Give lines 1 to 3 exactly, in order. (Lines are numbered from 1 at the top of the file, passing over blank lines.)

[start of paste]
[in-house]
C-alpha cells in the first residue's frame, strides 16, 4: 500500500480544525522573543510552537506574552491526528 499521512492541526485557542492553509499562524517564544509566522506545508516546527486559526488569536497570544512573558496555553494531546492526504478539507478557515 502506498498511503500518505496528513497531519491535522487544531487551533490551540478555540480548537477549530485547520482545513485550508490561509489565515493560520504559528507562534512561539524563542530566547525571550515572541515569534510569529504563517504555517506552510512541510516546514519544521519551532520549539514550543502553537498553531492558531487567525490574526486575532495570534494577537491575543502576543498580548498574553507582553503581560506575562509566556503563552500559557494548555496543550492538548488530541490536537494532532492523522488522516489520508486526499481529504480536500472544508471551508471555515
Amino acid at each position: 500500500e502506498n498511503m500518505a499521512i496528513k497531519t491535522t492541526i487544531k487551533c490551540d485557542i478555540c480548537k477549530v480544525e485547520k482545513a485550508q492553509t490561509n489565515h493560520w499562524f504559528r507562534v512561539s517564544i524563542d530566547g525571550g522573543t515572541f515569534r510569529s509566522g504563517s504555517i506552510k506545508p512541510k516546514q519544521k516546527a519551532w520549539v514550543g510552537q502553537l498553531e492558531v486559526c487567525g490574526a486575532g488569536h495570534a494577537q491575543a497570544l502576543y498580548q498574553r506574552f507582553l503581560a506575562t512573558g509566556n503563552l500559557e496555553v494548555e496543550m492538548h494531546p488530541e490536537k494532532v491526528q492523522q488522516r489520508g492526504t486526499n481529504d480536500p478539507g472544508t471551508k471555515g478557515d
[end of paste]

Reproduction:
[in-house]
C-alpha cells in the first residue's frame, strides 16, 4: 500500500480544525522573543510552537506574552491526528 499521512492541526485557542492553509499562524517564544509566522506545508516546527486559526488569536497570544512573558496555553494531546492526504478539507478557515 502506498498511503500518505496528513497531519491535522487544531487551533490551540478555540480548537477549530485547520482545513485550508490561509489565515493560520504559528507562534512561539524563542530566547525571550515572541515569534510569529504563517504555517506552510512541510516546514519544521519551532520549539514550543502553537498553531492558531487567525490574526486575532495570534494577537491575543502576543498580548498574553507582553503581560506575562509566556503563552500559557494548555496543550492538548488530541490536537494532532492523522488522516489520508486526499481529504480536500472544508471551508471555515
Amino acid at each position: 500500500e502506498n498511503m500518505a499521512i496528513k497531519t491535522t492541526i487544531k487551533c490551540d485557542i478555540c480548537k477549530v480544525e485547520k482545513a485550508q492553509t490561509n489565515h493560520w499562524f504559528r507562534v512561539s517564544i524563542d530566547g525571550g522573543t515572541f515569534r510569529s509566522g504563517s504555517i506552510k506545508p512541510k516546514q519544521k516546527a519551532w520549539v514550543g510552537q502553537l498553531e492558531v486559526c487567525g490574526a486575532g488569536h495570534a494577537q491575543a497570544l502576543y498580548q498574553r506574552f507582553l503581560a506575562t512573558g509566556n503563552l500559557e496555553v494548555e496543550m492538548h494531546p488530541e490536537k494532532v491526528q492523522q488522516r489520508g492526504t486526499n481529504d480536500p478539507g472544508t471551508k471555515g478557515d